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City looks to unload unusual items at Monday auction

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The inside of the city’s storage building looks a bit like the island of misfit toys.

Old fire hoses, police car light bars, laptop docking stations and other surplus items sit in the dim light, stacked in piles of 10 or more.

A garbage truck with some rust around the edges and a van with “SWAT” still visible on the side are parked just outside the single door into the building, which is a bit rusty itself.

They’re items that the city’s various departments no longer use or have replaced with newer, better versions.

But they still have some life left in them, and they will be up on the auction block Monday to go to the highest bidder, although items can go for as low as $1.

The city will then throw out any items it can’t sell, said Jeremy Chandler, who works for the city’s maintenance department.

Chandler said the city tries to have an auction every year. The maintenance department will contact other city departments and ask for items they aren’t using or have replaced recently, he said.

A list of those items then goes before the Board of Public Works and Safety to be approved as surplus, said Matt Caldwell, the city’s director of finance and operations.

Any items that the board approves as unneeded can then be sold at auction, he said.

There aren’t always enough items to have a live auction, Chandler said.

The last one was more than three years ago, and that was online because the city had just three or four vehicles approved for sale, said Mike Mensendiek, an auctioneer who helps the city sell its surplus items.

But this year, the city has five vehicles and various smaller items that it hopes to auction off, including:

A red 1996 Jeep Cherokee from the maintenance department with 107,291 miles that’s worth about $2,500 according to Kelley Blue Book pricing.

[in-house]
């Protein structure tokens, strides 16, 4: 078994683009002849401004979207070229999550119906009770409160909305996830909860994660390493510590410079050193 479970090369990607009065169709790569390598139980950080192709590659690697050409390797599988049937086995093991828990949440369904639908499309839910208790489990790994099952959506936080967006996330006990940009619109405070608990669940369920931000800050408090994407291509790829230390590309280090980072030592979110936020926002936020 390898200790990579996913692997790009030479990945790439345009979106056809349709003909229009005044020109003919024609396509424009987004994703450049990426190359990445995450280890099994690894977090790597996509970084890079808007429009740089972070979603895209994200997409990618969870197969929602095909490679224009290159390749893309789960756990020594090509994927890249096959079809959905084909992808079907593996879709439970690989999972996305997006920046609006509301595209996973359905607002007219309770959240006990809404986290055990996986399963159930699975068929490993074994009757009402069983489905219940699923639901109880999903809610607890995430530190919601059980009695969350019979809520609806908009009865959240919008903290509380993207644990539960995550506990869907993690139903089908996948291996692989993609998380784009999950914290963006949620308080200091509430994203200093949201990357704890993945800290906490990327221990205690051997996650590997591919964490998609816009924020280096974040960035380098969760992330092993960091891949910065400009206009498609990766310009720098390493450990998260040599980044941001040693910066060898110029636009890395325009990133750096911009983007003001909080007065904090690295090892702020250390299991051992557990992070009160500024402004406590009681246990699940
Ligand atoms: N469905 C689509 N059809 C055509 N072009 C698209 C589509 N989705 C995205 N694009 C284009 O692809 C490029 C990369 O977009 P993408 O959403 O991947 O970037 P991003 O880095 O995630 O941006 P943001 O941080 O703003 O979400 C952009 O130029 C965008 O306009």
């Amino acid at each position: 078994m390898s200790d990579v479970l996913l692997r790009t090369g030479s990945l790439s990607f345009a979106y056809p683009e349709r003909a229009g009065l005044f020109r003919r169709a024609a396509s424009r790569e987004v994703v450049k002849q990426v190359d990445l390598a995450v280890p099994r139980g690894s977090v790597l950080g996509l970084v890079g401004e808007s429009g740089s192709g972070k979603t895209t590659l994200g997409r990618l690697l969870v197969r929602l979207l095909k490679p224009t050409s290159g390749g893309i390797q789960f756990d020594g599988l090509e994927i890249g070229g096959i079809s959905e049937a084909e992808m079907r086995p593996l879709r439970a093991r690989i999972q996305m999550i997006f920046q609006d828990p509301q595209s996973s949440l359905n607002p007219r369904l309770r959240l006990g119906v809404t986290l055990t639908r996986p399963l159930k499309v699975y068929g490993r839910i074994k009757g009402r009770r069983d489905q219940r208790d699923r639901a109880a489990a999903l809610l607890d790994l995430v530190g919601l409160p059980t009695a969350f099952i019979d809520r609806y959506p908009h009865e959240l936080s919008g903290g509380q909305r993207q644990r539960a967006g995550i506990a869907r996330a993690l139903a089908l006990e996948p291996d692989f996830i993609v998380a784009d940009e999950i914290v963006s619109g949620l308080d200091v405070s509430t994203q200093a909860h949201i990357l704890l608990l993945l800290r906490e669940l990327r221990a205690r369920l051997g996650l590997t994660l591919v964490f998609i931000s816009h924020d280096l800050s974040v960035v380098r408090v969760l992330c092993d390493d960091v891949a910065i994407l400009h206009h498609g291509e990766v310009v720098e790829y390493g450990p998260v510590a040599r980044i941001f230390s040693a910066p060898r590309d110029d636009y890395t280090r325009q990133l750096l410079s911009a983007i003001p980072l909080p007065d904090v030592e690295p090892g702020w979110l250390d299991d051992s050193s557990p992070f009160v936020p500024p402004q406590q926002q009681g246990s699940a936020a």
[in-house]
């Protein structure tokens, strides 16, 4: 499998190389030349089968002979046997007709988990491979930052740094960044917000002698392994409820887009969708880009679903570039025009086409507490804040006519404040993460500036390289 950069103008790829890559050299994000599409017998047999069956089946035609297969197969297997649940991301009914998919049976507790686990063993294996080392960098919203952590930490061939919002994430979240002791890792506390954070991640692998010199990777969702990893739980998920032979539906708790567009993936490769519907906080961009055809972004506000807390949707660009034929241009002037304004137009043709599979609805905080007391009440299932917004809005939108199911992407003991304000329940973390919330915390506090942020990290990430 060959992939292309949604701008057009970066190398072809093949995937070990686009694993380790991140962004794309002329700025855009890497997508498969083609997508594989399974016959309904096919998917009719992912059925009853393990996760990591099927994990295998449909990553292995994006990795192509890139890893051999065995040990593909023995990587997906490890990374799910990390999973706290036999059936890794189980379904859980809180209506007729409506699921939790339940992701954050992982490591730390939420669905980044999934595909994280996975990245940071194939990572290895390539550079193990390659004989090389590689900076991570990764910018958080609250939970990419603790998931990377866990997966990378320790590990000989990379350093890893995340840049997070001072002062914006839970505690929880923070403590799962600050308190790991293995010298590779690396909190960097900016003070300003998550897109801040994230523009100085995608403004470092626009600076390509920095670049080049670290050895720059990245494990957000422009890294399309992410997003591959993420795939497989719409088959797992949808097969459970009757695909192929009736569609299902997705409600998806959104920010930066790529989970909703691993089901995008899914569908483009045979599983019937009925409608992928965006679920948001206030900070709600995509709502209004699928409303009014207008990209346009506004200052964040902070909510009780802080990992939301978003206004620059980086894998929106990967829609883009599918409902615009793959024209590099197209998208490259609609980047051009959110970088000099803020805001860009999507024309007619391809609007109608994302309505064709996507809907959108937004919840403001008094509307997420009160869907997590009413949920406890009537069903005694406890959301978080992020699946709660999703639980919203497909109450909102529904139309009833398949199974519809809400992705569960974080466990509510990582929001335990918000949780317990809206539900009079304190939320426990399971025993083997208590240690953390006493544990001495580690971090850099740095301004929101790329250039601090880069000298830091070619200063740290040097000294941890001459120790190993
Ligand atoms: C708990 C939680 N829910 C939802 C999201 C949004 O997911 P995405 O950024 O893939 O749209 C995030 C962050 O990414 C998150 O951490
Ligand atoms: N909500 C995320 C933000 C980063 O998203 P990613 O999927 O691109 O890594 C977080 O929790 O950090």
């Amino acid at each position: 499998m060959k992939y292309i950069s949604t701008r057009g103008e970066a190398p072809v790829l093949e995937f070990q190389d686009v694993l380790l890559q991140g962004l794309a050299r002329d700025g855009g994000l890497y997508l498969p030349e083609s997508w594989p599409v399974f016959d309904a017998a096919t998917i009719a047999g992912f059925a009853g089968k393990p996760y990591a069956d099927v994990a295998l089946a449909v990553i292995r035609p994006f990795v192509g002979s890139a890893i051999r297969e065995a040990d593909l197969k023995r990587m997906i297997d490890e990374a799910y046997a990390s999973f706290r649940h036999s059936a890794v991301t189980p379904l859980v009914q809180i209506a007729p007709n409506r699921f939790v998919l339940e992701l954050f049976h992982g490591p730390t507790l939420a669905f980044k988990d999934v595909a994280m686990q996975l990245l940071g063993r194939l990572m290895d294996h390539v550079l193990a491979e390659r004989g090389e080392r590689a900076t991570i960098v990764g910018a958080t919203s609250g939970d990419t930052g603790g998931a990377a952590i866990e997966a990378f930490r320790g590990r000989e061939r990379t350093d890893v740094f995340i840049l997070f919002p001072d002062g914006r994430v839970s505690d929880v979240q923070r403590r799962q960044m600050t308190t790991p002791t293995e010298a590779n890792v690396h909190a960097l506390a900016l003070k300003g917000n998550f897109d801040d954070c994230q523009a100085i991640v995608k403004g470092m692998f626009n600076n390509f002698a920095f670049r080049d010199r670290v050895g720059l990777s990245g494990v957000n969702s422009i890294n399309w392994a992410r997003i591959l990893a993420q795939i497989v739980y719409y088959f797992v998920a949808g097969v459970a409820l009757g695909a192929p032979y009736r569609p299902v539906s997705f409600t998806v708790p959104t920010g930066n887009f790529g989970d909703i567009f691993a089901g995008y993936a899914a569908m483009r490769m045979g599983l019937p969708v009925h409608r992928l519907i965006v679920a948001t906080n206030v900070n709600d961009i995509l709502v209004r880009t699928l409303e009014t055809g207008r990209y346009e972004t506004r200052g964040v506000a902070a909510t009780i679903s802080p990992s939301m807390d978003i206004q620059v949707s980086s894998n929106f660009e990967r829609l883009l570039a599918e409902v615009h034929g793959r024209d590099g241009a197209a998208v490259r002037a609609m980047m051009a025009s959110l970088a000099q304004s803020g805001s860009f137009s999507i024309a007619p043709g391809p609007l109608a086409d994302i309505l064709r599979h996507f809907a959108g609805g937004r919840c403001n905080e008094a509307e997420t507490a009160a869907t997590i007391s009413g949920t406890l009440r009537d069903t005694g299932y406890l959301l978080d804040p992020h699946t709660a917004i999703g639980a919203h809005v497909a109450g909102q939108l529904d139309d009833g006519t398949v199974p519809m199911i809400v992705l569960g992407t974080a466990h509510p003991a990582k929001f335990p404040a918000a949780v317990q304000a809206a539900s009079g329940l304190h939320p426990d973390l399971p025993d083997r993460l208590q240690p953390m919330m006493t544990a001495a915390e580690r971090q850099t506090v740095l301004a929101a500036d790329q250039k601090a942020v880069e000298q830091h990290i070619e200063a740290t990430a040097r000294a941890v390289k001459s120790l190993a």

A white 2000 Jeep Cherokee from the engineering department with 114,716 miles that’s worth about $4,800 according to blue book pricing.

A red 1995 Ford F350 XLT truck with a snow blade attached that the maintenance department has used to plow the City Hall lot. The truck has 144,270 miles and is worth about $4,893 according to blue book pricing.

A garbage packer truck with 108,272 miles.

A former Dolly Madison truck used by the Columbus Police Department as a “SWAT” vehicle. The truck has 113,241 miles.

17 window partitions from the back seat of police cars, built for a Ford Crown Victoria.

Six digital cameras, various models.

A hydraulic hose-making system.

Wood chippers.

The items up for auction were finalized Tuesday, when the Columbus Board of Works approved the list.

Mensendiek said while the items are no longer of use to the city, they still can be of value to someone.

The used fire hoses would be good for a volunteer fire department. Farmers could use the hydraulic hose-making system. Small towns without a big budget to buy police equipment could use the old lights, light bars and back-seat window partitions.

Some items set for the auction block, particularly any old office equipment, likely will be harder to sell, Mensendiek said.

But nearly all of the items — especially the vehicles — are of high enough interest to people that there should be a good turnout, he said.

Any money the city makes through the auction goes back to the general fund, Caldwell said.

Chandler was at the last live auction, and hopes that a large crowd comes out Monday for the next one.

Proceeds in past years, he said, have been minimal, due to the condition of the items up for auction.

Mensendiek said while the items aren’t in the greatest condition, they also aren’t at the point where they would need to be thrown away.

The city’s profit in this year’s auction will hinge on how much people are willing to pay for the vehicles, Mensendiek said.

Buyers will have the opportunity to go home with some unique items, he said.

After all, Mensendiek said, you never know what you might find.

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